I watched my first episode of Veggie Tales when I was babysitting my 17-year-old nephew. Of course, he was two at the time. He warbled the intro song, both the words he could pronounce and the ones he couldn’t. Since that time, I’ve loved the show. I’ve likely watched every episode .. or at least the vast majority of them.
Back then, I made the most of my babysitting days by watching the latest video they put out. These days, I use my kids as an excuse to watch them.
I have a few favorites.
“Lord of the Beans,” which follows the story of Toto Baggy-pants as he follows Grandalf’s leading to find a use for his One Bean, trying to steer clear of the evil influence of Scaryman all the while.
“King George and the Ducky,” a tale of a king too interested in his bathtub ducks to be concerned about the war going on in his kingdom. Then he spots another ducky, belonging to someone who has only that one, and treasures it. The king orders that individual to the front of the battle so he can claim his duck as his own. If the story line sounds familiar, you’ve likely read Second Samuel.
I recently saw a Veggie Tales video that was an instant favorite. It deals with an issue that affects me deeply. Beauty. Maybe it’s the detrimental effects of modern society’s view of beauty on young women (and men). Maybe it’s the fact that so much emphasis is placed on styles and clothing, glamour and glitter and that surface show that so few these days seem to understand what true beauty is. Maybe it’s because so many seem caught up chasing these pervasive (and fleeting) concepts of beauty that they never stop to hear the most important words that they might ever hear.
Words that might change their lives. Words that have changed mine. And yes, I heard the words in a kids’ video.
I’ve heard them in other places as well. In a song, “Beautiful” by Mercy Me, which I posted and wrote about last year. I also posted Bart Millard’s story about why he wrote that particular song. Famous actors, from Dustin Hoffman to Lupita Nyong’o, have spoken on the theme of true beauty. They all express, in their own way, how they came to understand what beauty is.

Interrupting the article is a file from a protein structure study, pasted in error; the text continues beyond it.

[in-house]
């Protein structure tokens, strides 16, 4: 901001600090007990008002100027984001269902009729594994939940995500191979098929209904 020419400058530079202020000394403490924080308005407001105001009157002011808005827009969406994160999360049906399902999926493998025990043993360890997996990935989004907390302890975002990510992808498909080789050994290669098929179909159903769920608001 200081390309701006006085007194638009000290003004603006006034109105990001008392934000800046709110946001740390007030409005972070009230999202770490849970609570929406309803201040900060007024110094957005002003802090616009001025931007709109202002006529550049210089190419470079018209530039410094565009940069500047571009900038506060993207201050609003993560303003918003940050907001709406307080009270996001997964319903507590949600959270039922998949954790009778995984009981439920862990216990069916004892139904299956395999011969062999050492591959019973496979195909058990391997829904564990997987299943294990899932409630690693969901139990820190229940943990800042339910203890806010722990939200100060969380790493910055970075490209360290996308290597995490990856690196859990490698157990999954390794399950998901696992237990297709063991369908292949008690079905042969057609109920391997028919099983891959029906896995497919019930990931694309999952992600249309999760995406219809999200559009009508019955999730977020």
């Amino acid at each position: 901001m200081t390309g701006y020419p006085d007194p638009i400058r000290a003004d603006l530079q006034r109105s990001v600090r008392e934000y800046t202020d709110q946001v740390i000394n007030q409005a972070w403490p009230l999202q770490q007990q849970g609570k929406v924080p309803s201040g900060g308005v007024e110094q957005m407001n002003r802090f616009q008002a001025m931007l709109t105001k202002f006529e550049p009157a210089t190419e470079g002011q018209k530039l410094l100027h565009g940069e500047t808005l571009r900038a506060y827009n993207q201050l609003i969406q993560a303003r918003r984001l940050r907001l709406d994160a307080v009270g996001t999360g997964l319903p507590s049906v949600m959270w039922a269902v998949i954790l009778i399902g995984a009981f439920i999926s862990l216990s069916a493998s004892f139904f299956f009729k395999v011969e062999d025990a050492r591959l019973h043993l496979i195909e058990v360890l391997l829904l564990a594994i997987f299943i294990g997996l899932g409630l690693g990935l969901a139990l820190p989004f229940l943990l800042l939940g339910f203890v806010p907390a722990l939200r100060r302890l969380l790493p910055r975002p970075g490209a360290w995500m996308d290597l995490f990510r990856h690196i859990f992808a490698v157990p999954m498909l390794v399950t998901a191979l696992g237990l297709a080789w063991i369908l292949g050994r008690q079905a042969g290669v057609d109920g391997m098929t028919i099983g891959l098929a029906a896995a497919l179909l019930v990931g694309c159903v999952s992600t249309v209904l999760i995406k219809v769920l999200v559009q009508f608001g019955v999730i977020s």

The Veggie Tales video, titled “Sweetpea Beauty,” begins with a narrative titled “Snoodlerella.” It’s about a girl with no sense of style. She has “glasses and braces, uncontrollable hair and cumbersome graces.”
In a moment of truth, she tells her stuffed animal, “I want to be noticed. I want to be cherished and treasured and loved.”
Then, of course, the berry godmother comes along and fixes her up. For once, Snoodlerella sees herself as beautiful. The godmother gives her a warning, “My work only lasts until midnight, my dear.”
Snoodlerella goes to the ball and has a blast dancing into the night. But she wonders, is she really beautiful. She didn’t feel “cherished or nurtured or loved.” Then midnight arrives all too soon, and her makeup and style dissolves. Once again, she is left with her “glasses and braces, uncontrollable hair and cumbersome graces.”
But out of the darkness, a figure appears and asks her for a dance. She thinks she’s a bad choice and tells him as much. “Who told you that?” he asks her.
“The whole world tells me so.”
The figure steps into the light. And it’s the King. He tells her,
“I think you’re beautiful. I treasure you deeply.
You’re lovely, My child.
I think you’re beautiful,
Your glasses and braces, uncontrollable hair and cumbersome graces.
And many more traits that I could speak of.
There’s nothing about you I don’t truly love.
You’re kind and you’re honest. You’re funny and smart.
You’re really quite charming. You have a good heart.”
“Your majesty,” Snoodlerella asks, a tear rolling down her cheek. “I’d like to believe you. Is that really true?”
“Of course it is true … every word that I say.
Daughter, I am the King, and I made you that way.
I delight in your beauty. You’re wonderfully made.
I knew you before this foundation was laid.
You’re precious to me, every hair on your head.
Daughter, hear and believe.”
Beauty. True beauty. Is knowing that you’re loved.
Love changes us in ways nothing else can. And loved by the King, wonderfully made for a unique purpose?
Somehow, it doesn’t matter at all what the whole world says. Has anybody told you “You’re Beautiful” recently?
If you don’t think so, listen for a moment to the voice of the King, the Creator. He made you beautiful. And you are precious to Him.
[And in case you’re interested in watching one of the most awesome Veggie Tales videos, you can find Sweetpea Beauty on Netflix.]